Functional Foods: Bring Back the Beans
Legumes don't seem to get touch attention. They're cheap, plentiful, easy to store, and often just as easy to prepare. But they're not particularly glamorous. Few people wax poetic about beans (unless you count the old chestnut: "Beans, beans, they're good for the heart. Beans, beans they make you...", well, you know the rest.) Rare is the food writer who devotes much ink to their merits. When was the last time you saw a pot of beans featured on the cover of a full-color food or lifestyle magazine?
Despite the expression "cool beans," beans are decidedly uncool. Few celebrity chefs build their reputations on their creative approaches to beans. Beans lack marquee appeal. They're too ordinary. Too common. Too boring.
But they deserve your attention. And they definitely deserve a place at your table. Beans and legumes may not be trendy, but they're quite possibly one of the most under-appreciated foods around. Beans have a lot to offer, if we'll only give them a chance. I've already mentioned they're inexpensive. Maybe that's part of the problem. Perhaps there's an unconscious bias against beans, because they're perceived as peasant food. To be sure, in many cultures beans take the place of meat. In some cultures, they're crucial, because among vegetarians they're a reliable source of protein.
But beans and legumes are more than just vegetarian sources of protein. As the child's rhyme notes, they're good for the heart. Really good. Why? Probably because just one cup of beans supplies enough soluble fiber to significantly lower blood cholesterol levels. Beans also supply antioxidants, vitamins, and minerals. According to the U.S. Department of Agriculture, three types of beans are among the top four out of 100 common foods when it comes to antioxidant content. Small red beans, red kidney beans and pinto beans took top honors. Some other types of beans, including black beans, navy beans, and black-eyed peas made the top 40.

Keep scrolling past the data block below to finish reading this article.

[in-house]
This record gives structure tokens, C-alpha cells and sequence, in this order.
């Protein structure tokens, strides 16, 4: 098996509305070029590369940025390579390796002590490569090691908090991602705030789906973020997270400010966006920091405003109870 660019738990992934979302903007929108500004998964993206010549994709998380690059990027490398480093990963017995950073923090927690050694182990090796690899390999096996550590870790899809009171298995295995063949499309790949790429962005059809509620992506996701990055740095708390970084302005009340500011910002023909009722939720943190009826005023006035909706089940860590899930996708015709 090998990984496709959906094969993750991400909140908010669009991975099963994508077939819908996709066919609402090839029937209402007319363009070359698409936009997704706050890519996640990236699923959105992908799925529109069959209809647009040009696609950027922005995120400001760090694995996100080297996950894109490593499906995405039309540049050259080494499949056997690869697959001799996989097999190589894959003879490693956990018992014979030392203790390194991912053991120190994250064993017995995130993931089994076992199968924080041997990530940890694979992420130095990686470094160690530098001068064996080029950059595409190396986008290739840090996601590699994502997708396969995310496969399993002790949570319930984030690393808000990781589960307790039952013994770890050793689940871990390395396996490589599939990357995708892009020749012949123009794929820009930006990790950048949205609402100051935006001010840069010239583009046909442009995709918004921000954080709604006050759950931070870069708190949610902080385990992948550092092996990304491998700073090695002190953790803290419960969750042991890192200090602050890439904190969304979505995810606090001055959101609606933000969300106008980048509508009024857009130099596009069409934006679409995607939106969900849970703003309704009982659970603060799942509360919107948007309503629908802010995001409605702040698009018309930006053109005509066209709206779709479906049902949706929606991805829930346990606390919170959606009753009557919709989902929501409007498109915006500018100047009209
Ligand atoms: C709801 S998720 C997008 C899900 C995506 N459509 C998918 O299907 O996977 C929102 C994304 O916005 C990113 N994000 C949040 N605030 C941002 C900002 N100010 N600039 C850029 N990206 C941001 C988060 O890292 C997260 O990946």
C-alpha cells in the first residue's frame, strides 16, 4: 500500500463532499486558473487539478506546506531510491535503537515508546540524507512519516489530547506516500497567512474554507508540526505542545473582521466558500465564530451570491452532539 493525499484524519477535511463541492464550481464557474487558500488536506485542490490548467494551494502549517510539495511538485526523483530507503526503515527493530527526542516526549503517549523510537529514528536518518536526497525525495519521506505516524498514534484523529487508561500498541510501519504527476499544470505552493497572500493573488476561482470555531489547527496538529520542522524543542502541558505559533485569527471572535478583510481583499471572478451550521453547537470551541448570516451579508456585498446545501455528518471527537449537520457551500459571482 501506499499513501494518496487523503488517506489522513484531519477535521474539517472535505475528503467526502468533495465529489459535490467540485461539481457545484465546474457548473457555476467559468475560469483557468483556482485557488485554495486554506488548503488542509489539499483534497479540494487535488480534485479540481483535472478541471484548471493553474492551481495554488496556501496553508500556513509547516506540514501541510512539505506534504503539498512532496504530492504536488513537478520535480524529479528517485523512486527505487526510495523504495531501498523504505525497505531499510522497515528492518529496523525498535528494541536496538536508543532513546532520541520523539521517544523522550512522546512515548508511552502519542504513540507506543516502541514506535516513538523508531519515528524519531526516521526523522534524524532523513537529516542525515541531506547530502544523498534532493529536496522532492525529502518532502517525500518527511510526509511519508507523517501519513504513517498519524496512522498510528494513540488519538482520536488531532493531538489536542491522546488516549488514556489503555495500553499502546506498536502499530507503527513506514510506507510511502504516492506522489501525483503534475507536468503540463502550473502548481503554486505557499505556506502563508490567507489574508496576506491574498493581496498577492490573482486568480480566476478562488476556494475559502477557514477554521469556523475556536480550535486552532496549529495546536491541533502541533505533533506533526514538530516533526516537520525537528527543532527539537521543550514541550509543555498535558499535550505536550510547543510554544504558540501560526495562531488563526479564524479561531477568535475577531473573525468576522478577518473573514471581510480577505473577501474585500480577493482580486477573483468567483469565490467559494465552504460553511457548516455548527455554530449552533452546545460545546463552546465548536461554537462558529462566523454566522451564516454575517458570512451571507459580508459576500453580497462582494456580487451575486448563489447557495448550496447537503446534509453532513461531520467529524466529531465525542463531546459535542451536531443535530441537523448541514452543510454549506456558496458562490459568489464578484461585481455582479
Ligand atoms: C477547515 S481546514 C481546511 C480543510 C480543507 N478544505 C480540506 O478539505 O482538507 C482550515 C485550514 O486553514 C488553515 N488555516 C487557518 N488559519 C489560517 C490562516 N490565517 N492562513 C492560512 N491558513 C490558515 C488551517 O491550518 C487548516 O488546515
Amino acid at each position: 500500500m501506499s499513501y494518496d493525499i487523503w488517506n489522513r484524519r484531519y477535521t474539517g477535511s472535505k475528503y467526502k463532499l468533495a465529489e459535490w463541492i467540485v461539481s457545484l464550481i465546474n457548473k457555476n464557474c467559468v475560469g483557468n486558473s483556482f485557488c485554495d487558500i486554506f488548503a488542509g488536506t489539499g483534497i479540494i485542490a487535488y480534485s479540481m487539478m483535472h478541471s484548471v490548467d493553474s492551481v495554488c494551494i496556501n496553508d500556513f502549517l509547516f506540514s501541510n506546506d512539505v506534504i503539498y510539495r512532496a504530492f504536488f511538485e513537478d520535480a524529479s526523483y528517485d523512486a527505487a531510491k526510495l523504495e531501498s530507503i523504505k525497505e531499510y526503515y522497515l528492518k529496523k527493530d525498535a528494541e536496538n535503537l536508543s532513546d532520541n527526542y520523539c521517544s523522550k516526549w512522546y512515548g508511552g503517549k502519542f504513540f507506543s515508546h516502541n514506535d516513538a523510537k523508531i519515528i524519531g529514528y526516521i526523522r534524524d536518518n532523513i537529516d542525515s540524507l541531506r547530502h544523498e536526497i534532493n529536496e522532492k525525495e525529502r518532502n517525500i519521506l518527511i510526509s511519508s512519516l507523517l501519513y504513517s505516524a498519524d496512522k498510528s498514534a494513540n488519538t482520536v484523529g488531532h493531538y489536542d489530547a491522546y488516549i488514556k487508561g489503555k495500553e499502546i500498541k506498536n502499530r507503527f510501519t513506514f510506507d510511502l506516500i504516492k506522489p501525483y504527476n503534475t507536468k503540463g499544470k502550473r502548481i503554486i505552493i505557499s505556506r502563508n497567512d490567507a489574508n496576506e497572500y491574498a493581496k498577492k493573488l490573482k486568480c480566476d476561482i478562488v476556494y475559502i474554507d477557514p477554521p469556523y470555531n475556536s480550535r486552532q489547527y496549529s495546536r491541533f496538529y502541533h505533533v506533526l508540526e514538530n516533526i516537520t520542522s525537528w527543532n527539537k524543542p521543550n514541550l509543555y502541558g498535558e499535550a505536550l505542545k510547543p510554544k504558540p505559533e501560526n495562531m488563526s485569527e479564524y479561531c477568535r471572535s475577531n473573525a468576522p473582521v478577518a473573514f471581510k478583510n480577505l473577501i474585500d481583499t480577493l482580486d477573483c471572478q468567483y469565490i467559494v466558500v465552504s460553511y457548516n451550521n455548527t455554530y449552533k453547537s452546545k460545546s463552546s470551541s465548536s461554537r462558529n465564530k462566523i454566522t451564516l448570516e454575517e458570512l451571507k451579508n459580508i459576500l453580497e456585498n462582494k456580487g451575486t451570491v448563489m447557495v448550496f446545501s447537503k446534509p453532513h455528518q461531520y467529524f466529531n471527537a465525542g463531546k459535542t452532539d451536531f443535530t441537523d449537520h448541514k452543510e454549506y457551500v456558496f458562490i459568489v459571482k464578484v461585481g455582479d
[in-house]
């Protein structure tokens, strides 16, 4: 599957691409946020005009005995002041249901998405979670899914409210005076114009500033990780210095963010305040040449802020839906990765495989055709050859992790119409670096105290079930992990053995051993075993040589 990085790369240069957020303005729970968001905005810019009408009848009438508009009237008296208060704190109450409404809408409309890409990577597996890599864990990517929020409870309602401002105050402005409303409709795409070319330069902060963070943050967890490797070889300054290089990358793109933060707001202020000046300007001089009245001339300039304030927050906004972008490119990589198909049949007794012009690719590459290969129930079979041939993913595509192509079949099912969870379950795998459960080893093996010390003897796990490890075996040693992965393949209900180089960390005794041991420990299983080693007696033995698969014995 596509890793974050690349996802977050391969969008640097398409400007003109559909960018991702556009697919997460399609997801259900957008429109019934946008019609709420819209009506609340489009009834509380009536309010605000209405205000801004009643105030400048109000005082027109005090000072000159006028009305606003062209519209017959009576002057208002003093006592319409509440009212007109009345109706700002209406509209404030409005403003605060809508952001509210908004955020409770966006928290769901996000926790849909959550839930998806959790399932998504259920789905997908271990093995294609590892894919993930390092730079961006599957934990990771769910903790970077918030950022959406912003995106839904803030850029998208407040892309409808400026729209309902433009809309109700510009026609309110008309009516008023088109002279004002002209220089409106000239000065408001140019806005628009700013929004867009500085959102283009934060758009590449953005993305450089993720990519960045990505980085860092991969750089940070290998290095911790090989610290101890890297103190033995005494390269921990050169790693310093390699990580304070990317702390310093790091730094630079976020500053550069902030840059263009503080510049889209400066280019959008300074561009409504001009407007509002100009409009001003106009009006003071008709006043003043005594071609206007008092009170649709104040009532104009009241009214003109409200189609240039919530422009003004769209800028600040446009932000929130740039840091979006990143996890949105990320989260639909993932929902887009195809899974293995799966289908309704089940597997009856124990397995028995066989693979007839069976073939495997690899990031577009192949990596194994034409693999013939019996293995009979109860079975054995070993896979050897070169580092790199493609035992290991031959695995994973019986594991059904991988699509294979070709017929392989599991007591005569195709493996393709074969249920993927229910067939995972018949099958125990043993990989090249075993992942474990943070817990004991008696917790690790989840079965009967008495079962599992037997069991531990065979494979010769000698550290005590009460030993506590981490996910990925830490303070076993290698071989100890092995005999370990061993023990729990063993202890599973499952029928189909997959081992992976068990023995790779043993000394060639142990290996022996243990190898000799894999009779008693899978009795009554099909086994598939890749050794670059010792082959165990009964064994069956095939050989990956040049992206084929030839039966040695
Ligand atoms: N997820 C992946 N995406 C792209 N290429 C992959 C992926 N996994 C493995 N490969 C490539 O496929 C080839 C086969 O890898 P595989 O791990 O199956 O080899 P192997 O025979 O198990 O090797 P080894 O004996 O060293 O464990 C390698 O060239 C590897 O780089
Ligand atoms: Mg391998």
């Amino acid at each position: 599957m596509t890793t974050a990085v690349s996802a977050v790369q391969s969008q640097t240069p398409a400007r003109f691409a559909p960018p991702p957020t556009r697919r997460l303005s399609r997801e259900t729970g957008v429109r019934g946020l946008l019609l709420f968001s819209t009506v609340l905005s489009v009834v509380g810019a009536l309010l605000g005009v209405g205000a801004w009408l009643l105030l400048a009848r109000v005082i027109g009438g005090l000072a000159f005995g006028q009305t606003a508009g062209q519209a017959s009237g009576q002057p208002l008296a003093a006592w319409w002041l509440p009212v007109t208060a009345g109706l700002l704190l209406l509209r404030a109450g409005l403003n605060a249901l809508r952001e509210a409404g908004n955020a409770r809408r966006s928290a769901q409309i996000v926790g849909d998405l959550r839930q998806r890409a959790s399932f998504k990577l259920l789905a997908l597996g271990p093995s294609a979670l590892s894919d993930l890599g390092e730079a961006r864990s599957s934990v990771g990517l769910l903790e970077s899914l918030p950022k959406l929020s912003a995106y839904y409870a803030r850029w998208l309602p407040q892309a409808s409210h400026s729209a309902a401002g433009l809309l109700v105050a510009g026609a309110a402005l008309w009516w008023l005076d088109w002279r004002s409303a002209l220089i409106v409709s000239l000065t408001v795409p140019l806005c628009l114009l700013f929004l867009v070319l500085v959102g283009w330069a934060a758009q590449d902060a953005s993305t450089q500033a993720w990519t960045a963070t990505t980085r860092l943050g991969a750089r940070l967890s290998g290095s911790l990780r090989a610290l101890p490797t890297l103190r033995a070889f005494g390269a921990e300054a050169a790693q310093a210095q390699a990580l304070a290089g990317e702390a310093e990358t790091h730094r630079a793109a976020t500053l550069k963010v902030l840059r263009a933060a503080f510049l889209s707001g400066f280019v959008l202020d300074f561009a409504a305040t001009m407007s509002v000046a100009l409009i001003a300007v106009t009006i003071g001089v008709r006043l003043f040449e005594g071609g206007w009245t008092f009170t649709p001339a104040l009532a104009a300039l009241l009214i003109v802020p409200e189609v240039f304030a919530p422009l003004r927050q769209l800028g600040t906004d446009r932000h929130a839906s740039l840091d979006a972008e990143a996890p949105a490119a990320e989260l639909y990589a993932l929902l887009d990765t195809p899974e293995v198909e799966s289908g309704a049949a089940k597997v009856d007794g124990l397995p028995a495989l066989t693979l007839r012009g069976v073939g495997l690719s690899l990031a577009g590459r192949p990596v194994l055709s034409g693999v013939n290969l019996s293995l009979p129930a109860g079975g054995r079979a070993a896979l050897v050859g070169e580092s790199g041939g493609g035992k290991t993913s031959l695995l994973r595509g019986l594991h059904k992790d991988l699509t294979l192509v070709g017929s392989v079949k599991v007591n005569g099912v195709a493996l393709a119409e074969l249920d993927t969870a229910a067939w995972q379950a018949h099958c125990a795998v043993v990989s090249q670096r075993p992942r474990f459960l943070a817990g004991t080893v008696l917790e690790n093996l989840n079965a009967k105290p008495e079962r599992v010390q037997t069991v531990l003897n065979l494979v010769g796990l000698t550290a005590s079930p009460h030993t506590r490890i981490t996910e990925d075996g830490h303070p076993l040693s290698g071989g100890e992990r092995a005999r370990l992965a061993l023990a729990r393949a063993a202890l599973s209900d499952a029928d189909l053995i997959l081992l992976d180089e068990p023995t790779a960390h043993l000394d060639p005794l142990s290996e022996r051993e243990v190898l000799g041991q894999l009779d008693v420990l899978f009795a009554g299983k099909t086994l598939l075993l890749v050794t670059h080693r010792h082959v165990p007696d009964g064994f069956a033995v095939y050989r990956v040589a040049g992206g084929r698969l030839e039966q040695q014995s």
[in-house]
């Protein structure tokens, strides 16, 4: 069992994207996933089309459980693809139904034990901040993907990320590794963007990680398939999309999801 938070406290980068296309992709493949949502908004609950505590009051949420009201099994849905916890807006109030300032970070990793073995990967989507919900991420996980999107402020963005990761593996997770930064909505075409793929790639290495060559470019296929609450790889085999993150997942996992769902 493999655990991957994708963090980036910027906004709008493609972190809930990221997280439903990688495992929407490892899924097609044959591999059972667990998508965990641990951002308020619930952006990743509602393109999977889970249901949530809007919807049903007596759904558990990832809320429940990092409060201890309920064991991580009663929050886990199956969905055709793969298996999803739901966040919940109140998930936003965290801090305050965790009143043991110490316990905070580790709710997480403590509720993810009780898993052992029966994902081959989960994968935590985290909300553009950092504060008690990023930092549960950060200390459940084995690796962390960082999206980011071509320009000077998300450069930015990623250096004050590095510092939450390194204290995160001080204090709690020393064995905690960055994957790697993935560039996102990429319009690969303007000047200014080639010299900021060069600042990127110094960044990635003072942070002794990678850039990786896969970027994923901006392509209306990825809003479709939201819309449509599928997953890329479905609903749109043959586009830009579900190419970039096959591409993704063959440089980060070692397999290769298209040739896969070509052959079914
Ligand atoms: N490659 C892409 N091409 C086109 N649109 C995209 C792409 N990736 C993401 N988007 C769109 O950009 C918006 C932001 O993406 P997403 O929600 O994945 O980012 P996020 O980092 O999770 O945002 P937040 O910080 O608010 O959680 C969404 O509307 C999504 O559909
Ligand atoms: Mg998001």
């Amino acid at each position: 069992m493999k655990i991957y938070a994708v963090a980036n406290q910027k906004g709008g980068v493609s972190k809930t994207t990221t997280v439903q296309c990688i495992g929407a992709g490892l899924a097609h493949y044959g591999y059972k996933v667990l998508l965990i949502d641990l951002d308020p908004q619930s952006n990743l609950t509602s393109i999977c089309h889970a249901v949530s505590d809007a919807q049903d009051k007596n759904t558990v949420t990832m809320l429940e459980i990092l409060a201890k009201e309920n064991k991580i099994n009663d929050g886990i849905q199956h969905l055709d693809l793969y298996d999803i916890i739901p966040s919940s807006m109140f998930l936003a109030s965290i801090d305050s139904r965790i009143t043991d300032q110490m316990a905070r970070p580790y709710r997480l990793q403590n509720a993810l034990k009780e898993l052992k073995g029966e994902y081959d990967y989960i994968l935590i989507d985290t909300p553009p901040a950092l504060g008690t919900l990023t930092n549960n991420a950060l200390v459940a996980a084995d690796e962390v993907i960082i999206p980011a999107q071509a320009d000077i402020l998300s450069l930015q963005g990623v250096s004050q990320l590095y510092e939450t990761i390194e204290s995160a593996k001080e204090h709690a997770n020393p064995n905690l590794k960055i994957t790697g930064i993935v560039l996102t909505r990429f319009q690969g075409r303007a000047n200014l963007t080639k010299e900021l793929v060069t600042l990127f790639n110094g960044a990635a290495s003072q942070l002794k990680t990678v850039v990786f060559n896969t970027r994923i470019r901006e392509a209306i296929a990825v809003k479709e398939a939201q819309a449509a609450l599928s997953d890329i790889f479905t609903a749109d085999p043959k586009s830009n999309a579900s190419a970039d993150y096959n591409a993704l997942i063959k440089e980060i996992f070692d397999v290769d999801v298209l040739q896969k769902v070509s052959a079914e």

Need more convincing? A recent study concluded that people who eat beans are thinner then non-bean eaters, despite consuming more calories! Beans and legumes appear to affect feelings of hunger and fullness, while preventing sharp spikes in blood sugar and insulin levels. They also help lower blood lipid levels, so they lower the risk of heart disease. A recent report in the British Journal of Nutrition noted that people who eat beans regularly tend to be less likely to be diagnosed with cancer, too.
Buy canned beans for ease of preparation, or cook your own from dried, stored beans. A pressure cooker can be used to reduce cooking time, or try soaking them overnight to reduce cooking time the next day. Whatever you do, just don't say "no" to beans.
Hutchins AM1, Winham DM, Thompson SV.Phaseolus beans: impact on glycaemic response and chronic disease risk in human subjects.Br J Nutr. 2012 Aug;108 Suppl 1:S52-65. doi: 10.1017/S0007114512000761.